Parijat: शिरिषको फूल (Blue Mimosa)
This is the best-known novel of the Indian-born, Nepali writer Parijat and, while a short and fairly simple tale, it is very well told. The narrator, Suyog Bir Singh, lives a solitary life. He had fought in World War II and though, as he says, he had not killed anyone, it had had an effect on him. He is now, as he says, empty. He works part-time for the government when he needs to. Apart from that, he seems to be an alcoholic. He meets a man, Shiva Raj, who shares his house with his widowed mother and three younger, unmarried sisters, Mujura, Sakambari (known as Bari) and Sanu. The two men become friends, frequently meeting at their favourite bar, where they drink too much but Suyog is frequently invited to Shiva’s house where he meets and gets to know the three sisters. Much of the novel concerns his growing acquaintance with the three women, particularly with Bari. Bari is headstrong, contrary and aggressive. He feels that he is attracted to her but any approach is repulsed. For example, on one occasion, he says how much he likes her long hair. The next time they meet, he finds that she has cut her hair very short. This sort of behaviour happens over and over again, so much so that Suyog finds it difficult to know what to do.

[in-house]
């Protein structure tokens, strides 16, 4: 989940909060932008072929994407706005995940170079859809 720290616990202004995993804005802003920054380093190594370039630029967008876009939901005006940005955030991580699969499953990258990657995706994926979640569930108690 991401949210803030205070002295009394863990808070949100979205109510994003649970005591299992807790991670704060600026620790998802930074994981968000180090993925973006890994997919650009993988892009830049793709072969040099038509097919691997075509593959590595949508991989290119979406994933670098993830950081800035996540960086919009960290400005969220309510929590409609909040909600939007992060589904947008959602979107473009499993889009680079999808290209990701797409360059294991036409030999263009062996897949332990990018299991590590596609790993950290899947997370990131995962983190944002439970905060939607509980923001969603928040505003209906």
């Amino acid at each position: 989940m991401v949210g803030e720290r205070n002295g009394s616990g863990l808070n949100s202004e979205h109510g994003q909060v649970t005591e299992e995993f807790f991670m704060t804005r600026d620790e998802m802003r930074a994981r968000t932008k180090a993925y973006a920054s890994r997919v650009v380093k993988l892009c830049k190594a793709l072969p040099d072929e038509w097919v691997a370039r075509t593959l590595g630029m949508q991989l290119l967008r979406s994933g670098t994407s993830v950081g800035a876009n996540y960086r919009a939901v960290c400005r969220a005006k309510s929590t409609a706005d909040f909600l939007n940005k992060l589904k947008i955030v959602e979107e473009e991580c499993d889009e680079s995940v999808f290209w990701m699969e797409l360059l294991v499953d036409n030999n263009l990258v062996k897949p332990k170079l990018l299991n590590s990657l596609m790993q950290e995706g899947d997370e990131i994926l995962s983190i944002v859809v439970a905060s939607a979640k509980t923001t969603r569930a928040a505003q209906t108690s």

But there is another side to Suyog. He has said that he had a fairly conventional war but this turns out not be the case. He committed an atrocity while in Burma and later he and his troop barely escaped alive from the Japanese, with Suyog contracting both malaria and dysentery. While in Burma, he had met a woman, Matinchi, and she was very keen on him but he callously abandons her. It is these events that have turned him to drink and made him the solitary, empty man that he is. It is not a happy book and nor is it a happy ending. But Parijat tells her story well and gives a powerful impression of a man who has really lost his way and does not seem to know how to find it.
First published in 1965 by Sājhā Prakāśana
First English translation by Sondra Zeidenstein in 1972